At 3am last Sunday, first time parents Ryan Golinski and Kate Crawford woke to an alarm. The wearable monitor they’d strapped to their baby’s foot was alerting them that his heart rate was through the roof – 286 beats per minute, more than double the normal pulse for a newborn.
According to a viral status Golinksi posted to his Facebook page, he and his wife reset the Owlet Smart Sock device three times, but still the reading was high.
When the US couple rushed their son the hospital doctors diagnosed Supraventricular Tachycardia, which is an abnormally fast heart rhythm stemming from improper electrical activity in the upper part of the heart. While generally non life-threatening, it can cause chest pain, shortness of breath, lightheadedness, and/or fainting.
“So everything is going well now and his heart is still extremely healthy, if we didn’t catch it as early as we did with that sock, his heart wouldn’t have been able to handle it and we could be dealing with something a lot more serious,” Golinski wrote.
The wearable device that the couple were using is among several baby heart and breathing monitors available on the market.
Most work by communicating data to a base station or mobile app that will alert you if the child’s levels heart rate or oxygen levels fall outside of preset ‘normal’ zones.
However, as Red Nose notes, while such devices may be recommended by doctors in certain circumstances (if a baby has a sleep-related breathing disorder, for example), they are not recommended by the organisation’s Scientific Advisory Group as a means of preventing sudden infant death.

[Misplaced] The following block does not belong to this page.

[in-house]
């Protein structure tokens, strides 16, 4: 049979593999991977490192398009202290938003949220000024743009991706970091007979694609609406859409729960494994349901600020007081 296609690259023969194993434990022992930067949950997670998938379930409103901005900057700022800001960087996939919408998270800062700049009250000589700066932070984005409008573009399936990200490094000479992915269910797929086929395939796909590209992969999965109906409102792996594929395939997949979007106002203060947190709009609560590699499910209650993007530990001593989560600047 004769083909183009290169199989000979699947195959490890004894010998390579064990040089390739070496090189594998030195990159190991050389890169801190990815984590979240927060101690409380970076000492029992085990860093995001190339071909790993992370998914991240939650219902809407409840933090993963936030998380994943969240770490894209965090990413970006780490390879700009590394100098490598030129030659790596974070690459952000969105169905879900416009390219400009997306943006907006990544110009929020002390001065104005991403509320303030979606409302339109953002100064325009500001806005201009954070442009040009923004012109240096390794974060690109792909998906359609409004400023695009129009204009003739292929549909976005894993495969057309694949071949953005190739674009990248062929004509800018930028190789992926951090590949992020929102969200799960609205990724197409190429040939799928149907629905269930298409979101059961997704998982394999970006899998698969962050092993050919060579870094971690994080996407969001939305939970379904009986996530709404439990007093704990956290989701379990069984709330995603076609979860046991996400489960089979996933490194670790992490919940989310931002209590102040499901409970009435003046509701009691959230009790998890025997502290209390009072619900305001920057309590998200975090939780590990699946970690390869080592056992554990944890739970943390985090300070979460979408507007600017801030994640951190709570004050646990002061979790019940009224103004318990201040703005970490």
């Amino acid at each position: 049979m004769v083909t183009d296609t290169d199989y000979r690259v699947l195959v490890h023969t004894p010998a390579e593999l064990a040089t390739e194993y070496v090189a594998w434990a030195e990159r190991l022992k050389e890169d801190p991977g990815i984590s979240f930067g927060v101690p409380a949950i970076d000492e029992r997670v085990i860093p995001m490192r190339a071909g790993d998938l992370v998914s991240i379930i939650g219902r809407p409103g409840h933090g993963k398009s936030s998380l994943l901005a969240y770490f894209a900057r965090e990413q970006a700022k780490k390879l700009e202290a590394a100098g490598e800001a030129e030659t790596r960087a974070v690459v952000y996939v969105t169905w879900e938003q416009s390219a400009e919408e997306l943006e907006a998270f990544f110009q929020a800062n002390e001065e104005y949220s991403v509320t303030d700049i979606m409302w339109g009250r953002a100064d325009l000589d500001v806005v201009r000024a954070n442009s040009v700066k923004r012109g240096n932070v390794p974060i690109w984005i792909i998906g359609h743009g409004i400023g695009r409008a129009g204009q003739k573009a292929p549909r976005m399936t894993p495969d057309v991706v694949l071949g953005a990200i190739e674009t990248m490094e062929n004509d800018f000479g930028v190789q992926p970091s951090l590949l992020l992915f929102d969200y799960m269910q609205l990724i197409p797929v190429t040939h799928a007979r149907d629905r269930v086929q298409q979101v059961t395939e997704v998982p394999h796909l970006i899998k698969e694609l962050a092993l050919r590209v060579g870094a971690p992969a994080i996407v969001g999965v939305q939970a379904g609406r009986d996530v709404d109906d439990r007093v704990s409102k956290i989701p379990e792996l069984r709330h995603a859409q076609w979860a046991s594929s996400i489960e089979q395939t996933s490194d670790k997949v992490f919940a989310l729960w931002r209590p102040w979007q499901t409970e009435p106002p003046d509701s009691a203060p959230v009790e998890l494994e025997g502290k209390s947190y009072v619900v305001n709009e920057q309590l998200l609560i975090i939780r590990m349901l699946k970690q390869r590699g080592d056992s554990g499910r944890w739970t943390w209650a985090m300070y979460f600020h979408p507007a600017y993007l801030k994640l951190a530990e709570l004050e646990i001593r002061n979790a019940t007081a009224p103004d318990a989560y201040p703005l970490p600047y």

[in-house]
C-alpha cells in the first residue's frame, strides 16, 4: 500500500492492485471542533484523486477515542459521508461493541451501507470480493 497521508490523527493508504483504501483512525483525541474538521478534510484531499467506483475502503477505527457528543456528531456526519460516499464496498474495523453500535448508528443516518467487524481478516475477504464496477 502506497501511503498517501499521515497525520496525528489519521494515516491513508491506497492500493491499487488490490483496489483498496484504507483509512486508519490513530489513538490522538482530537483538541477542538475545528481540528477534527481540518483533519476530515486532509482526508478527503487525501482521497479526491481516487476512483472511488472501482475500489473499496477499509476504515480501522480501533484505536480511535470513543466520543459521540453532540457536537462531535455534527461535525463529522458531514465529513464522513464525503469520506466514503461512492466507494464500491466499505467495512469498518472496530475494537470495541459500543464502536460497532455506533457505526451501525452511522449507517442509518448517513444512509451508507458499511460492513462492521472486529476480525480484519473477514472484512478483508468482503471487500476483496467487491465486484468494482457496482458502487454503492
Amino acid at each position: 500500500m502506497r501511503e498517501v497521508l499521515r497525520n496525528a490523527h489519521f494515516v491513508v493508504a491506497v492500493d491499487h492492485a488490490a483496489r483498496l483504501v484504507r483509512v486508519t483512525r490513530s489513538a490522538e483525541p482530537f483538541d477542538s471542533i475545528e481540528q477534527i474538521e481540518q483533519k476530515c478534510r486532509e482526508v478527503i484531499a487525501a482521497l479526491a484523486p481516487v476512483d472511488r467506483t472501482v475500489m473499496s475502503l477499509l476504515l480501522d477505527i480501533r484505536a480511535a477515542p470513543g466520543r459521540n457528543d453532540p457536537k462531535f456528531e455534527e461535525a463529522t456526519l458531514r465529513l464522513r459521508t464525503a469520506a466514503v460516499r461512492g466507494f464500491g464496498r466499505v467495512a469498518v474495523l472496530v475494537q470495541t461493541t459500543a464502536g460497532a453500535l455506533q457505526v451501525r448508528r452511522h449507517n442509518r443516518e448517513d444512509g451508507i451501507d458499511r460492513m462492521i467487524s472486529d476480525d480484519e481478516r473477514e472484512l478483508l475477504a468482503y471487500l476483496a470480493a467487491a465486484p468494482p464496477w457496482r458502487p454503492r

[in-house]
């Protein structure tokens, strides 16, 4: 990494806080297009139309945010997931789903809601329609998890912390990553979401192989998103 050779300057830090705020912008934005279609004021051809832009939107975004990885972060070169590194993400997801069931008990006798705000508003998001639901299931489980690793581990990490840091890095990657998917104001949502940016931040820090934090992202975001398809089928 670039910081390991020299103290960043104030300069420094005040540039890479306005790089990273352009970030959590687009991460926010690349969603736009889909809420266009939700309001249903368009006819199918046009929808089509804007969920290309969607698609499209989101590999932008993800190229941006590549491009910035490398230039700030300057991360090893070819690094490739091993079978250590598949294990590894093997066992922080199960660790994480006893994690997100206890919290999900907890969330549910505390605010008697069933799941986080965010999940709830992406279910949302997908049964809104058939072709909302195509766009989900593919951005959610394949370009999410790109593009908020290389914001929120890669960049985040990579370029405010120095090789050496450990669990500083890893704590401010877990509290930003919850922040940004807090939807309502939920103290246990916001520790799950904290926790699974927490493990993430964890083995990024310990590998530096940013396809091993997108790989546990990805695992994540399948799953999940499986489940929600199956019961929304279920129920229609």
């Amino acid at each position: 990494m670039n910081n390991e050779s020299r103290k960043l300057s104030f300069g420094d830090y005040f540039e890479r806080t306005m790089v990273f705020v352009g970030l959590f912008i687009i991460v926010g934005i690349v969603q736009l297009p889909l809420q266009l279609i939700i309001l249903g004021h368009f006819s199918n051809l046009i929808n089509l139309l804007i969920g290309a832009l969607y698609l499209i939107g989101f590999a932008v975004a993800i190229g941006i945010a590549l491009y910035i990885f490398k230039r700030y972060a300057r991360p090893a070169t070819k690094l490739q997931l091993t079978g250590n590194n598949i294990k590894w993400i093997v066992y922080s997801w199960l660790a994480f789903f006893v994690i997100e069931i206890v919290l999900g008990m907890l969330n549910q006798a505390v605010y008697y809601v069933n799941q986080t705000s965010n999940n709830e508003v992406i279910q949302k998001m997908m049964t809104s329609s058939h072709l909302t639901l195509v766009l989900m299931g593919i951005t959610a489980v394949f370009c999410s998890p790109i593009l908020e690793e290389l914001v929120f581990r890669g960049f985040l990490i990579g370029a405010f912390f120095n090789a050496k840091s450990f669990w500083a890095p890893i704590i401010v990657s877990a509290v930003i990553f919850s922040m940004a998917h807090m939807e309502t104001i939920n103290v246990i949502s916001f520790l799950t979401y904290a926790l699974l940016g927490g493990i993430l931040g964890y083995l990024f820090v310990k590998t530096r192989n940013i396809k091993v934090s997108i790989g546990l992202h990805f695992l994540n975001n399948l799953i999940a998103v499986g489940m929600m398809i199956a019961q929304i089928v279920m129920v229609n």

While some manufacturers may claim the products prevent SIDS, Red Nose notes that there is no scientific evidence to suggest that is the case.
“The monitor is only an alarm, it is not a life-saving device, and the carer also needs to be able to respond to the alarm and be trained to resuscitate the baby,” the organisation warns.
“A monitor may be very disruptive for the family and some families find using devices can increase anxiety. False alarms may occur if the baby is breathing shallowly, rolls off a mat, or there are technical problems with the machine.”
Parents are advised to seek the advice of their general practitioner, paediatrician or child health nurse before purchasing and using a monitor.
For more information on safe sleeping, download the Red Nose Safe Sleeping brochure here.
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